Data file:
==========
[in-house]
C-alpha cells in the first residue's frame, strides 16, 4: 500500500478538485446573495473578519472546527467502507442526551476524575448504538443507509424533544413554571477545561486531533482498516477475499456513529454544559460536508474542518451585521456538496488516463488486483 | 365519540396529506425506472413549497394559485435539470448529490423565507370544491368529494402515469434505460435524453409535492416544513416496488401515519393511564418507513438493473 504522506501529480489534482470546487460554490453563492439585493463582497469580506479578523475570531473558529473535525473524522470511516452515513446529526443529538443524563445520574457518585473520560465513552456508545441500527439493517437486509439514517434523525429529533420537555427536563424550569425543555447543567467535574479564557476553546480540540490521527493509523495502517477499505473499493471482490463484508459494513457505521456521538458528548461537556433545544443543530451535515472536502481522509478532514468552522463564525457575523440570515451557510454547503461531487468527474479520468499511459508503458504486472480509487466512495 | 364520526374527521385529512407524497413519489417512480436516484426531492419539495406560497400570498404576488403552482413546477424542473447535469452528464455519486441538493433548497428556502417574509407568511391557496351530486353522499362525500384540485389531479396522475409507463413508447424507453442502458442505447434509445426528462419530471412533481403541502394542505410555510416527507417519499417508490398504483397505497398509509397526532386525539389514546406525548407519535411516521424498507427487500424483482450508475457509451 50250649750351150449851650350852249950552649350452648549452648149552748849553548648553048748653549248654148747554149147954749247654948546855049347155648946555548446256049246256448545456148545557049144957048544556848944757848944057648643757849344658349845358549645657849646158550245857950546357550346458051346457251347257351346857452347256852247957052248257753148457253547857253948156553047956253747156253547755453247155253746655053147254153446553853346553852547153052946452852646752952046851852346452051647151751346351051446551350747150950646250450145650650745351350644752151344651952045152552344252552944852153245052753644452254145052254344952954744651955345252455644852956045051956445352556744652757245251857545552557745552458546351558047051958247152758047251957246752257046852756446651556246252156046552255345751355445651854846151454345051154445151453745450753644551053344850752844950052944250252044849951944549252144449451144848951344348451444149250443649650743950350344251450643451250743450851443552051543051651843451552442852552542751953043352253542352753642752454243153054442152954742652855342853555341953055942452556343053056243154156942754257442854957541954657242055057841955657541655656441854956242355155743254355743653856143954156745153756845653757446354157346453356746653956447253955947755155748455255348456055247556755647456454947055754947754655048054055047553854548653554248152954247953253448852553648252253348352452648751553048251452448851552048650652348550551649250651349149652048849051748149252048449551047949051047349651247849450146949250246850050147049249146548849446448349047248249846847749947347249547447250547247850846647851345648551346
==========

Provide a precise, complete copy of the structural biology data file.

[in-house]
C-alpha cells in the first residue's frame, strides 16, 4: 500500500478538485446573495473578519472546527467502507442526551476524575448504538443507509424533544413554571477545561486531533482498516477475499456513529454544559460536508474542518451585521456538496488516463488486483 | 365519540396529506425506472413549497394559485435539470448529490423565507370544491368529494402515469434505460435524453409535492416544513416496488401515519393511564418507513438493473 504522506501529480489534482470546487460554490453563492439585493463582497469580506479578523475570531473558529473535525473524522470511516452515513446529526443529538443524563445520574457518585473520560465513552456508545441500527439493517437486509439514517434523525429529533420537555427536563424550569425543555447543567467535574479564557476553546480540540490521527493509523495502517477499505473499493471482490463484508459494513457505521456521538458528548461537556433545544443543530451535515472536502481522509478532514468552522463564525457575523440570515451557510454547503461531487468527474479520468499511459508503458504486472480509487466512495 | 364520526374527521385529512407524497413519489417512480436516484426531492419539495406560497400570498404576488403552482413546477424542473447535469452528464455519486441538493433548497428556502417574509407568511391557496351530486353522499362525500384540485389531479396522475409507463413508447424507453442502458442505447434509445426528462419530471412533481403541502394542505410555510416527507417519499417508490398504483397505497398509509397526532386525539389514546406525548407519535411516521424498507427487500424483482450508475457509451 50250649750351150449851650350852249950552649350452648549452648149552748849553548648553048748653549248654148747554149147954749247654948546855049347155648946555548446256049246256448545456148545557049144957048544556848944757848944057648643757849344658349845358549645657849646158550245857950546357550346458051346457251347257351346857452347256852247957052248257753148457253547857253948156553047956253747156253547755453247155253746655053147254153446553853346553852547153052946452852646752952046851852346452051647151751346351051446551350747150950646250450145650650745351350644752151344651952045152552344252552944852153245052753644452254145052254344952954744651955345252455644852956045051956445352556744652757245251857545552557745552458546351558047051958247152758047251957246752257046852756446651556246252156046552255345751355445651854846151454345051154445151453745450753644551053344850752844950052944250252044849951944549252144449451144848951344348451444149250443649650743950350344251450643451250743450851443552051543051651843451552442852552542751953043352253542352753642752454243153054442152954742652855342853555341953055942452556343053056243154156942754257442854957541954657242055057841955657541655656441854956242355155743254355743653856143954156745153756845653757446354157346453356746653956447253955947755155748455255348456055247556755647456454947055754947754655048054055047553854548653554248152954247953253448852553648252253348352452648751553048251452448851552048650652348550551649250651349149652048849051748149252048449551047949051047349651247849450146949250246850050147049249146548849446448349047248249846847749947347249547447250547247850846647851345648551346